Notice that the path of the plane (grey line in the distance) is visible from ground level in Google Earth. The KML file also includes altitude data, so the plane will appear at the correct height relative to the ground. In this photo the time is set to 07:11 UTC. The plane was actually next to the city of Brandenburg at this point (roughly 60km / 37 miles from the Brandenburg Gate), but you can see how Google Earth replicates the effect of the plane being vertical in the sky due to the curvature of the earth. Here’s the same view just two minutes later at 07:13 UTC:
And again at 07:15 UTC. Notice the plane has completely passed overhead by this point. This also means that Tilman must have taken the photo before 07:15 UTC:
So for Tilman to see the plane coming vertically towards him like in the picture, he must have taken the image no earlier than 07:08 UTC and certainly no later than 07:15 UTC. To try and best recreate the exact conditions, I set the time slider to 07:13 UTC, which gave the following view:
Tilman is almost looking straight ahead in his picture, so to recreate the same view we should be able to still see the plane at the same height and angle when looking straight ahead from ground level. (N.B To “look” in Google Earth just hold Right Ctrl and use the mouse to look around).
This is all very helpful of course, but Tilman is not staying at the Brandenburg Gate, but he can’t be that far away. We need to set even tighter parameters to find his exact location. This will be a simple matter of moving around at ground level in Google Earth until the angle of the flight path matches that of the contrail in the original photo. I didn’t use any complex mathematical formulae to do this. I just set up my Desktop like this and kept moving left and right (north and south) until the angle was a rough match.
Matching the angle made things very quick. Because I couldn’t bee 100% precise with the matching contrail angle, I wanted to set the boundaries of a box that Tilman’s hotel must have been in and then check the area manually. To do this I had to set a search boundary limit to the north, south, east, and west.
The east and west boundaries were quite straightforward to set. Tilman is next to a tall building, so I knew I would not have to look out in the suburbs where the buildings were smaller. The suburbs of Berlin form the east and west boundaries of the search area:
These were a bit too generous as it turned out, but as always is better to set boundaries that are too big than too small.
To set the northern boundary I moved “right” while facing west until the angle of the contrail became too flat when compare to the original viewpoint.. This meant I must be too far to the north of Tilman’s position:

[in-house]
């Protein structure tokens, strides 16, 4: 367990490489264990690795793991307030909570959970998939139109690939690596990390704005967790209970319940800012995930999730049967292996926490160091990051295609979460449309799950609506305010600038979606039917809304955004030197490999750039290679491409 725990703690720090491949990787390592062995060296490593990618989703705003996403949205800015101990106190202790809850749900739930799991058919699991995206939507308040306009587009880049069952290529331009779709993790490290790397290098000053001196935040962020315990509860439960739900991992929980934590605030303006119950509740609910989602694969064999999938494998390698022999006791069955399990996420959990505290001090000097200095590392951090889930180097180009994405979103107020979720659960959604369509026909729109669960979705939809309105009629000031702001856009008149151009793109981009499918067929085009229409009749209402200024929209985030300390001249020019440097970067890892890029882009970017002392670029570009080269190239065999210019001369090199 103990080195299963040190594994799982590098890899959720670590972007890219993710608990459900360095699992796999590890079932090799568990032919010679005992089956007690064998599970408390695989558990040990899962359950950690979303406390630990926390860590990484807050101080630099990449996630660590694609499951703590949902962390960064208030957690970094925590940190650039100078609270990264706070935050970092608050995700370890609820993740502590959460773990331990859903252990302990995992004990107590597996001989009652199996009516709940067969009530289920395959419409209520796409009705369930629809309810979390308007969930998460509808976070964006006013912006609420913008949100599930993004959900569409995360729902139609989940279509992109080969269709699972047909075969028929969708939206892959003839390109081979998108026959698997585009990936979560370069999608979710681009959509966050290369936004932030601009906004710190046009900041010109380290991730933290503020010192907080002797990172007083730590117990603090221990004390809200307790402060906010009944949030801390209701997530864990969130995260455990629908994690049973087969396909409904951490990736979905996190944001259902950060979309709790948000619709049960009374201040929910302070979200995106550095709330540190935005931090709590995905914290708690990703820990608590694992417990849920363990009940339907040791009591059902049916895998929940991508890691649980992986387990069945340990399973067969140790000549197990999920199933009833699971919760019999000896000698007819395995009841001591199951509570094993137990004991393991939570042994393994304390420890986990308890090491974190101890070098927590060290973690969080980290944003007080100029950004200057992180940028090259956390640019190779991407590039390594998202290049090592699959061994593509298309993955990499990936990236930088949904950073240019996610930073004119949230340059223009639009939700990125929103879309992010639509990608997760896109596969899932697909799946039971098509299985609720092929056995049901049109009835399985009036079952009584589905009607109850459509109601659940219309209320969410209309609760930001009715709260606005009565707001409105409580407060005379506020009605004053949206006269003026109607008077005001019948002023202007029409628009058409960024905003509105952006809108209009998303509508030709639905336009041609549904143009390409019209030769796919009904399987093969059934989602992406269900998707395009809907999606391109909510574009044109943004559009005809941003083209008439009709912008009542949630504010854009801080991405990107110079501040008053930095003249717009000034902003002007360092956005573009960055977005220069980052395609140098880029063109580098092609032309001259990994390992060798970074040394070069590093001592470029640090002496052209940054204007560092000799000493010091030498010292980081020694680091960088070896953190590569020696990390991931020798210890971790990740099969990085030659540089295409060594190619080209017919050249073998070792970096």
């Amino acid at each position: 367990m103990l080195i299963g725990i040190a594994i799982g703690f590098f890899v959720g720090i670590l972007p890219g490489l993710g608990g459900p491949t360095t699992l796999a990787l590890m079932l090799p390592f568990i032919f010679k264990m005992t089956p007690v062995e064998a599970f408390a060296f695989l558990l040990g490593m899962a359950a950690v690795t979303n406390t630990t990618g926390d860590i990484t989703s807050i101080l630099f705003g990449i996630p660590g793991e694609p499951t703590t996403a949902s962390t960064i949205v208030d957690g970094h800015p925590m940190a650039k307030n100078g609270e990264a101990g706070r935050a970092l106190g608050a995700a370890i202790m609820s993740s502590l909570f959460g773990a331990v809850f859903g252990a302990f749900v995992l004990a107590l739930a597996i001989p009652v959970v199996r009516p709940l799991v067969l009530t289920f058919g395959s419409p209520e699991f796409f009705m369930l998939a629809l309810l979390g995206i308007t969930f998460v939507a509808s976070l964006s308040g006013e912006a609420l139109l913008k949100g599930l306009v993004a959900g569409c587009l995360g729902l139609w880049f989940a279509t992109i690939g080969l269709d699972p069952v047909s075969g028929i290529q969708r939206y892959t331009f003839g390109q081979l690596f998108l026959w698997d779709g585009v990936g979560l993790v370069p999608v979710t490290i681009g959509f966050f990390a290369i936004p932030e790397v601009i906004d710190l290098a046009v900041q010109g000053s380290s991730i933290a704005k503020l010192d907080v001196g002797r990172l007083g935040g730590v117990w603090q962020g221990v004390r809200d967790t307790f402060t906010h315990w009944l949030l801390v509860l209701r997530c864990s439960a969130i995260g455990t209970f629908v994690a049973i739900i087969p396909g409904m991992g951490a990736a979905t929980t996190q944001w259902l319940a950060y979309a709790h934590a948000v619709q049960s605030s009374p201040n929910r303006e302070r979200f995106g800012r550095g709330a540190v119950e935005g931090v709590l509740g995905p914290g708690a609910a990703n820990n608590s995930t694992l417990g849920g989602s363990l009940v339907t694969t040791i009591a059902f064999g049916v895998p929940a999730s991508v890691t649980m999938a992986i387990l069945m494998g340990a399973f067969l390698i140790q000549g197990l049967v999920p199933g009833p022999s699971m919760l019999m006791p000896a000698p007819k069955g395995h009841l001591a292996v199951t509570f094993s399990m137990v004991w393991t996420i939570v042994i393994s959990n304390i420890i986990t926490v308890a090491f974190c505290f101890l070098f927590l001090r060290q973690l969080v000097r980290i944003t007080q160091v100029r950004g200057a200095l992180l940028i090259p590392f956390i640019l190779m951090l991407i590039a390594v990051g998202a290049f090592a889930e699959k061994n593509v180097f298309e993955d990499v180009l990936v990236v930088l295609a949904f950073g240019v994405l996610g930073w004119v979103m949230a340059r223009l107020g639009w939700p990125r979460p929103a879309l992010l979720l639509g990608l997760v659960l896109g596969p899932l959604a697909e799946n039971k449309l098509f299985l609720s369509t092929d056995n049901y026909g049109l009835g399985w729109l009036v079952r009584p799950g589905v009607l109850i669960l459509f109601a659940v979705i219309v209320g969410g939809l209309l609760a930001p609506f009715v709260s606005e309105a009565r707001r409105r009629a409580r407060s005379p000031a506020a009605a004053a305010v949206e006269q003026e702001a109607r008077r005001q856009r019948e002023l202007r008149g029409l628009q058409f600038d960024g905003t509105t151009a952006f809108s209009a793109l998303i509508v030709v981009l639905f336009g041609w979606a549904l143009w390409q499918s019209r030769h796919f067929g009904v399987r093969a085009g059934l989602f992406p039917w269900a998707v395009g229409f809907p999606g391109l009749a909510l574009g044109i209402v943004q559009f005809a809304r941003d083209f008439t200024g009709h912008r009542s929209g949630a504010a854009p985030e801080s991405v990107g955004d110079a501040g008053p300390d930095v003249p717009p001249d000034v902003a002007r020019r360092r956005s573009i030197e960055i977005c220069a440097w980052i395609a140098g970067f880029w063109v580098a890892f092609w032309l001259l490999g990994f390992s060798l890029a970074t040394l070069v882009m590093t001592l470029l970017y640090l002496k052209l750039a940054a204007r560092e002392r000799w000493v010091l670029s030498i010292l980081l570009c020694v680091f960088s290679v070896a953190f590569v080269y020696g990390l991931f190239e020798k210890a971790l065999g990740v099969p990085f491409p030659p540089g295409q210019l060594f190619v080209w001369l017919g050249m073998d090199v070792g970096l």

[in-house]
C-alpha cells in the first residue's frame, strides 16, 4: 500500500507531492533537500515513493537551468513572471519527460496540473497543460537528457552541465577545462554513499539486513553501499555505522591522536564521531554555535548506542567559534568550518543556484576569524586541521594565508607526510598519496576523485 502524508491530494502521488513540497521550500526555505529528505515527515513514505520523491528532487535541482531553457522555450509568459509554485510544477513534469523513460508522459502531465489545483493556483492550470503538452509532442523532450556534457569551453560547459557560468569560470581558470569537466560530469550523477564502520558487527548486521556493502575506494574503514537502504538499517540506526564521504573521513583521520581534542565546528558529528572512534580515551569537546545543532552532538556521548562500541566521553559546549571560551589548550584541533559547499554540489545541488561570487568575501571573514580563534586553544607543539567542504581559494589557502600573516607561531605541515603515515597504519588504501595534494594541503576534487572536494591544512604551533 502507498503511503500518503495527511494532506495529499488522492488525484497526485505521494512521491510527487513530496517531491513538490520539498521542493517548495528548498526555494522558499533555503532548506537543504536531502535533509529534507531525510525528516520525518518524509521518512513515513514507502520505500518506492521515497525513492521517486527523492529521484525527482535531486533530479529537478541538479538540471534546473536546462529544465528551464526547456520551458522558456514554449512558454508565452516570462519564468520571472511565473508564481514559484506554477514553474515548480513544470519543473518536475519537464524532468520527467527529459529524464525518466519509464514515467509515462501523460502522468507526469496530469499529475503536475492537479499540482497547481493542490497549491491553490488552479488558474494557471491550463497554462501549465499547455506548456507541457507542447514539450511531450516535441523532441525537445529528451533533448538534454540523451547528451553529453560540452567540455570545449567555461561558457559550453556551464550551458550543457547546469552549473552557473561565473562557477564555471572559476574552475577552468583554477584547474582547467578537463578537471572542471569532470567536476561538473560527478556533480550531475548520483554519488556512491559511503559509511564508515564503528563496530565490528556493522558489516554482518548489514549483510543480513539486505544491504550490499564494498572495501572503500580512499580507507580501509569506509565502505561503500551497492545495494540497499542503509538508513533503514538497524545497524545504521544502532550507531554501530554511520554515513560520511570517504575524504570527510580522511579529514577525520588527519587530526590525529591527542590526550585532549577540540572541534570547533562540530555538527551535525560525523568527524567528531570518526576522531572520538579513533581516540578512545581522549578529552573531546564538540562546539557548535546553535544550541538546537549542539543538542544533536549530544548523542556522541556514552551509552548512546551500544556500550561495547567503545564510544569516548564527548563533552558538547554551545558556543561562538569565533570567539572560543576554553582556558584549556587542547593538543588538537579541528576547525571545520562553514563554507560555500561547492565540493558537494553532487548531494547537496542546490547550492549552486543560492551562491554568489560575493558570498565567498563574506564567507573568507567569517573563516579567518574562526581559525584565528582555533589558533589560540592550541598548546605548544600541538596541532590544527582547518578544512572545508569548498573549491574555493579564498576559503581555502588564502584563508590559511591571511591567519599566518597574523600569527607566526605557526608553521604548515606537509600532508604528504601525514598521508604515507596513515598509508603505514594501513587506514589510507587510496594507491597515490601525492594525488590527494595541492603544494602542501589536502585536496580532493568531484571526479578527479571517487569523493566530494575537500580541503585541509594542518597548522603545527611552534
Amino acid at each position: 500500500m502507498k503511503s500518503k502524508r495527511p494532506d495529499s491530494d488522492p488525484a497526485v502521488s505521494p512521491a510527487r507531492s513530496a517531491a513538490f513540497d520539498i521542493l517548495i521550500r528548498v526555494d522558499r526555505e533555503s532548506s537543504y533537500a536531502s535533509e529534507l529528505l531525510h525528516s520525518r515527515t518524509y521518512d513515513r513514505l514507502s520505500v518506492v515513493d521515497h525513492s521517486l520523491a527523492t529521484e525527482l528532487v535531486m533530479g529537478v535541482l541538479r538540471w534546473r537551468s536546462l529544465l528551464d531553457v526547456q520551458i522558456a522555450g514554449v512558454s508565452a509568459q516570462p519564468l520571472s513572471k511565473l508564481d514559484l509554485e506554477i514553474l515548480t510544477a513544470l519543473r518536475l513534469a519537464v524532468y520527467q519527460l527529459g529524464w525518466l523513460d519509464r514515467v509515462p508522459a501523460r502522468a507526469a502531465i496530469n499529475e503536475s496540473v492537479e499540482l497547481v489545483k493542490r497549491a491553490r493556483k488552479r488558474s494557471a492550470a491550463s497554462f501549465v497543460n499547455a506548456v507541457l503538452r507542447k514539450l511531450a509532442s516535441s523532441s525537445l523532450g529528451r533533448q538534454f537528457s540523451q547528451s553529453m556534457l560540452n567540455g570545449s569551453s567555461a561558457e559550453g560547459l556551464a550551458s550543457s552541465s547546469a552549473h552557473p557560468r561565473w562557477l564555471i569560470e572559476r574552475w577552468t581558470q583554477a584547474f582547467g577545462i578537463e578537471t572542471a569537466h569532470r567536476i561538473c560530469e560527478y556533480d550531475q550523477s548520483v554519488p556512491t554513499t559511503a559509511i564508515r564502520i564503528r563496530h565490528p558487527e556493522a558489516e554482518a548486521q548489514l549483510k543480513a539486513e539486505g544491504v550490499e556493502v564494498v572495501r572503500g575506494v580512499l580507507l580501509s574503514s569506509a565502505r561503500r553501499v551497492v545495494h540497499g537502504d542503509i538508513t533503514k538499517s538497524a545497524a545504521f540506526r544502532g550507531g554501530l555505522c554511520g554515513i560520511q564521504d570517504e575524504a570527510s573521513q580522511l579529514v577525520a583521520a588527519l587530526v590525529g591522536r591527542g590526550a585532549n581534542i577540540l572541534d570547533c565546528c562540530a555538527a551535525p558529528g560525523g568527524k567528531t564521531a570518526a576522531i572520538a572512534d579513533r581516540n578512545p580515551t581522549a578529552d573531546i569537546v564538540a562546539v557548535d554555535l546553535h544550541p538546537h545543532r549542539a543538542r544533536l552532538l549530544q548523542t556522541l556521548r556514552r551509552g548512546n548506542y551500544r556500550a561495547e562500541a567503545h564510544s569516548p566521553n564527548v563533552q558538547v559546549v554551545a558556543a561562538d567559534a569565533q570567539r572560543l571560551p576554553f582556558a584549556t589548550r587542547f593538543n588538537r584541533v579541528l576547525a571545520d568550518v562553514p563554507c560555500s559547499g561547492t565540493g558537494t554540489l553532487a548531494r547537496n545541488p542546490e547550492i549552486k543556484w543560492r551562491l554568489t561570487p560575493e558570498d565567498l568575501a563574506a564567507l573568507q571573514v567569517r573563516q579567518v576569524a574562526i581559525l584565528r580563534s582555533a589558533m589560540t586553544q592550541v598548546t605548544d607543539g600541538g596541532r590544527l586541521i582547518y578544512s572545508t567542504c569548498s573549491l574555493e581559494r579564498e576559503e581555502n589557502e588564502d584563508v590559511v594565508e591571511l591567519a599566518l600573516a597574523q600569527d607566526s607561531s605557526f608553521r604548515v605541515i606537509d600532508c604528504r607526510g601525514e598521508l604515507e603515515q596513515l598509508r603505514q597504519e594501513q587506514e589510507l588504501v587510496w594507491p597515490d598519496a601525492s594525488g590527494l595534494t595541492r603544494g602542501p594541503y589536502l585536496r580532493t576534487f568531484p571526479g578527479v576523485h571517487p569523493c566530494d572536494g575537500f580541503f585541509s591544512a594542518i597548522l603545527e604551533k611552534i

Then the same process was repeated by moving south i.e. to the left. This time I knew I had gone too far when the contrail angle became too steep:
I was too far south at this point. The angle of the contrail here is closer to being absolutely vertical than in the original image, so I have come too far. Just to prove a point from earlier though – notice what happens when I stop being north of the flight path and then move south of it. The angle is completely inverted:
This is how it was possible to be absolutely certain that if the plane was flying due east, Tilman must have been to the north of the flight path.
So now I had a nice blue search area marked out on Google Earth. Tilman must be in there somewhere, but there is still more narrowing down to be done before looking around at street level.
I added areas in red that did not contain any large buildings like the one in the picture, such as parkland or suburban housing. Tilman must be in a blue area, not a red one. I knew I had been a bit over-generous with the original boundary but I didn’t want to miss anything out unintentionally. Even by making it a bit too big, the search area was still only 2km wide, so it would not take long to check.
Next I just needed to face roughly west towards the incoming plane just as Tilman did:
Next I moved East-West across the city at this height:
There’s a familiar looking building on the left…
Perfect match! This means that the hotel Tilman took his picture from was the H+ Hotel Mitte Berlin:
So how accurate was my attempt to recreate the contrail picture? It was pretty close. For the plane to be in that position relative to Tilman, he must have taken the picture at about 07:13-07:14 UTC (08:13-08:14 local time).
Here’s the original and the recreation side-by-side for comparison:
We can even work out roughly which room he must have been staying in at the H+ Hotel:
That was certainly the hardest Quiztime challenge I’ve attempted. If you’d like to try and replicate this challenge yourself the KML file is available here.
My other Quiztime solution posts can be found here.
11 thoughts on “Using Flight Tracking For Geolocation – Quiztime 30th October 2019”
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This is truely genius work!
Interesting, what about drone tracking
At the moment I’m not aware of any services that offer the ability to track drones in the same way as you can with regular aircraft.
Nicely done and well explained. Bravo!